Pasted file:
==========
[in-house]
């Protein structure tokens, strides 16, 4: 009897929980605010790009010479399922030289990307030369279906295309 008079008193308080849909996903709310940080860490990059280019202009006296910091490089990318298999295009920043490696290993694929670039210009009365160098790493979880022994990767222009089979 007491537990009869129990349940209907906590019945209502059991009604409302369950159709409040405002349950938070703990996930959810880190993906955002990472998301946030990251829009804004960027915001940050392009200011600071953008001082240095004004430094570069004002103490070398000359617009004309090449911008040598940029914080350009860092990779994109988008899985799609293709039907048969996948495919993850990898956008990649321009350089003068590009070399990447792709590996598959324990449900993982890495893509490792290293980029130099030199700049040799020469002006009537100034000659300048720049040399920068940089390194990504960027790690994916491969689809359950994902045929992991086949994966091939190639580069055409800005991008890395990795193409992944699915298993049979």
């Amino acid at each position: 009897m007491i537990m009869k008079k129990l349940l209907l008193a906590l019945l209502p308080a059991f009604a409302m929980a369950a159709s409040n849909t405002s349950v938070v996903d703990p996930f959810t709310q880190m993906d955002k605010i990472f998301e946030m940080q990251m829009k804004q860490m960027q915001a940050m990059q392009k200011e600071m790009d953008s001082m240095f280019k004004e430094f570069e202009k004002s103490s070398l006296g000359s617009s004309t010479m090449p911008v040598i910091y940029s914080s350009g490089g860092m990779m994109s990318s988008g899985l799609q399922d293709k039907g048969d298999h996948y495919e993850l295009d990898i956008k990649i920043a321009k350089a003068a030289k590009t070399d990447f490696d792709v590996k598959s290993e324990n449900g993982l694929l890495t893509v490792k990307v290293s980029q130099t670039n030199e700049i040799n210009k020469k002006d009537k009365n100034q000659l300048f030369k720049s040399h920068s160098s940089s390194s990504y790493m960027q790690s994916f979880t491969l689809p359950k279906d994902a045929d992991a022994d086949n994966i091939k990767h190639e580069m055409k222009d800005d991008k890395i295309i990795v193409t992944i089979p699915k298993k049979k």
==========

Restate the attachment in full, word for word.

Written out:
[in-house]
């Protein structure tokens, strides 16, 4: 009897929980605010790009010479399922030289990307030369279906295309 008079008193308080849909996903709310940080860490990059280019202009006296910091490089990318298999295009920043490696290993694929670039210009009365160098790493979880022994990767222009089979 007491537990009869129990349940209907906590019945209502059991009604409302369950159709409040405002349950938070703990996930959810880190993906955002990472998301946030990251829009804004960027915001940050392009200011600071953008001082240095004004430094570069004002103490070398000359617009004309090449911008040598940029914080350009860092990779994109988008899985799609293709039907048969996948495919993850990898956008990649321009350089003068590009070399990447792709590996598959324990449900993982890495893509490792290293980029130099030199700049040799020469002006009537100034000659300048720049040399920068940089390194990504960027790690994916491969689809359950994902045929992991086949994966091939190639580069055409800005991008890395990795193409992944699915298993049979």
């Amino acid at each position: 009897m007491i537990m009869k008079k129990l349940l209907l008193a906590l019945l209502p308080a059991f009604a409302m929980a369950a159709s409040n849909t405002s349950v938070v996903d703990p996930f959810t709310q880190m993906d955002k605010i990472f998301e946030m940080q990251m829009k804004q860490m960027q915001a940050m990059q392009k200011e600071m790009d953008s001082m240095f280019k004004e430094f570069e202009k004002s103490s070398l006296g000359s617009s004309t010479m090449p911008v040598i910091y940029s914080s350009g490089g860092m990779m994109s990318s988008g899985l799609q399922d293709k039907g048969d298999h996948y495919e993850l295009d990898i956008k990649i920043a321009k350089a003068a030289k590009t070399d990447f490696d792709v590996k598959s290993e324990n449900g993982l694929l890495t893509v490792k990307v290293s980029q130099t670039n030199e700049i040799n210009k020469k002006d009537k009365n100034q000659l300048f030369k720049s040399h920068s160098s940089s390194s990504y790493m960027q790690s994916f979880t491969l689809p359950k279906d994902a045929d992991a022994d086949n994966i091939k990767h190639e580069m055409k222009d800005d991008k890395i295309i990795v193409t992944i089979p699915k298993k049979k």